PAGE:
Congress Supports Proposed Cut in Farm Subsidies

zintro_farmA proposed $100 million-a-year cut in crop insurance subsidies has the support of both houses of Congress. The House of Representatives has endorsed a decrease in the amount of money the government contributes to higher-income farmers’ insurance-policy premiums. The Senate approved a similar measure in June.

Sundaresan Subramanian, known professionally as Subi, is an energy and environmental expert and founder of ConsultSubi.  He explains the purpose of insurance crop subsidies. “Subsidized insurance for crops is intended to protect farmers by partially offsetting weather-related losses. The federal program was designed to help farmers who are impacted by natural calamities such as severe flooding or drought. It sounds good in principle. However, the important point to note is that federally subsidized crop insurance is one of the largest taxpayer supports for agriculture. The disappointing part of the program is that not all parts of the agriculture industry receive the same benefits. The subsidies flow disproportionately to growers of some crops.”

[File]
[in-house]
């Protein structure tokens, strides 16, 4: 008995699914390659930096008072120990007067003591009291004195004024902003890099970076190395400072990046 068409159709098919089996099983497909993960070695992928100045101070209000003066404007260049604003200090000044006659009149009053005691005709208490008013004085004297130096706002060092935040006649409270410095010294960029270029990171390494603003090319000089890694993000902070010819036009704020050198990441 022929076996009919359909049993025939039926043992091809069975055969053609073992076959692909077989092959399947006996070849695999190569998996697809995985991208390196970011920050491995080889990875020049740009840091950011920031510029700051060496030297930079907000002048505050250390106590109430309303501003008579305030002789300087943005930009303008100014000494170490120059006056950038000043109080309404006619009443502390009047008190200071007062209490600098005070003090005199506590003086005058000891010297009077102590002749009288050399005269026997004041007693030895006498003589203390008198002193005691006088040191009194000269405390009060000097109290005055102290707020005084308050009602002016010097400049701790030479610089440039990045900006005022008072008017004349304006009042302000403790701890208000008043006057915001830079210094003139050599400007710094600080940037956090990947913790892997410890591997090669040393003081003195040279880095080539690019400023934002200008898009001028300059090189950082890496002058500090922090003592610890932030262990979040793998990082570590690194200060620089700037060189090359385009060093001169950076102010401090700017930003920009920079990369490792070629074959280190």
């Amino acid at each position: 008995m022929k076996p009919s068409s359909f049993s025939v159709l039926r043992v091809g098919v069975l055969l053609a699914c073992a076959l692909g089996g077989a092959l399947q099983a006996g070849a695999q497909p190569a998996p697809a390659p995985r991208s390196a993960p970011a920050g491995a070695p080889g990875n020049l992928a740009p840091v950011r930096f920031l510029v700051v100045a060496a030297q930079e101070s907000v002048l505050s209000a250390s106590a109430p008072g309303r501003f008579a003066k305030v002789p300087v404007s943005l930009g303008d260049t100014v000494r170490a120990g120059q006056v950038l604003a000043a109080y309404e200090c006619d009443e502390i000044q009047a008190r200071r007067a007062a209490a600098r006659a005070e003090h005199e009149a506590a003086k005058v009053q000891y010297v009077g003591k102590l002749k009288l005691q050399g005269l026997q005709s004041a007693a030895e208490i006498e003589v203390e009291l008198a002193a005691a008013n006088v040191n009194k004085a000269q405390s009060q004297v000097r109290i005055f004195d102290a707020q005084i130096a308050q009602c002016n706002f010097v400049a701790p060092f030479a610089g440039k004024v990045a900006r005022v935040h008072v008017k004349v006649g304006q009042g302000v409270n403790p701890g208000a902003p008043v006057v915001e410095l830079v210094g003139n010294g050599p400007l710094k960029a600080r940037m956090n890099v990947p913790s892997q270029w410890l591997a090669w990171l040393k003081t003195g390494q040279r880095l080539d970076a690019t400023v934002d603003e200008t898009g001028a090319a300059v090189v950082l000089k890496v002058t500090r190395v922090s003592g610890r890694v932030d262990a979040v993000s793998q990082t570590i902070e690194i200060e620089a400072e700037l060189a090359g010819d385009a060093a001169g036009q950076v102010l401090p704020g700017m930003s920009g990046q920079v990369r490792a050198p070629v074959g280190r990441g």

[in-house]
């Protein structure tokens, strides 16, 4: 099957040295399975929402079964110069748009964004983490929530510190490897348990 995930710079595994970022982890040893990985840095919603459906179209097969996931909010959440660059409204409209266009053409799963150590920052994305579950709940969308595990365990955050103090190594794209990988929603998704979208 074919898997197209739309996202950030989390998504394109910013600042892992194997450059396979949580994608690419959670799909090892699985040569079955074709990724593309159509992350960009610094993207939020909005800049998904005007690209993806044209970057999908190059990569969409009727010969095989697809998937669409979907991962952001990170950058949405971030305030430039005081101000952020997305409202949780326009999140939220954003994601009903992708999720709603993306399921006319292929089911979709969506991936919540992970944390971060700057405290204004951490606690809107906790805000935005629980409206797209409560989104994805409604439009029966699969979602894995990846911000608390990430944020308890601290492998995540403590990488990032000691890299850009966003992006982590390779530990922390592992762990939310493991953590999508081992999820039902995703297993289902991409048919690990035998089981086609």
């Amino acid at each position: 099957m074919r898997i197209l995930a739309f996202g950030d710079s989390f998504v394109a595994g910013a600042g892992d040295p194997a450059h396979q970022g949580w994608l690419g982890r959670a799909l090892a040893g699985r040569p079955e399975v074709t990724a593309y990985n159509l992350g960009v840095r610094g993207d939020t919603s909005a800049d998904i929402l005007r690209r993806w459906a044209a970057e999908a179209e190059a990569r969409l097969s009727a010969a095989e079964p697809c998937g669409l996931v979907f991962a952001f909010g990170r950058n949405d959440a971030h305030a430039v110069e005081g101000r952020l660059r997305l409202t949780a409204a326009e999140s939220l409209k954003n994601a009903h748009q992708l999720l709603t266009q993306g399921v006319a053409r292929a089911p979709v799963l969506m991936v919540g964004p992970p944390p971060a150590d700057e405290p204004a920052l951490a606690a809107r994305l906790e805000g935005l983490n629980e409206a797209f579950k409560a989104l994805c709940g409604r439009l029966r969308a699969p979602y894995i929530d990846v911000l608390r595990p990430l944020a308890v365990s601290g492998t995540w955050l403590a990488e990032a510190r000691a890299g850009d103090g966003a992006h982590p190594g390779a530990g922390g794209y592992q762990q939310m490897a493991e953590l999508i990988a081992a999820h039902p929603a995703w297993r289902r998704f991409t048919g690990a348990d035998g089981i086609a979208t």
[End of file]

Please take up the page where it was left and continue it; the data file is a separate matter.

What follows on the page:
Crop insurance is the most expensive farm-aid program. Most of the money for premiums, as well as insurer’s administrative cost, comes from taxpayers. It cost $14 billion after the severe droughts of 2012, the worse suffered in 50 years.  Farm-aid supporters believe the program is cheaper than spending funds on disaster relief down the line. Supporters are also concerned about the potential ripple effects cuts would cause in the rural economy.

Subi discusses the future of crop subsidies in the current economy. “In this era of shrinking budgets, rising costs and new priorities, the federal government can ill-afford to continue with the same level of subsidies especially to wealthy farmers. It makes sense to reduce subsidies to folks at the high end and let them handle risk management on their own. Instead, the government should plan to protect the hard-working family farmer with limited resources. Such a step holds the promise of encouraging the family farmer and improving rural farm productivity.”

If the program remains unchanged, the program will cost $84.1 billion over 10 years. Even if the premium subsidies are reduced, there is an overall increase of over $500 million dollars a year.

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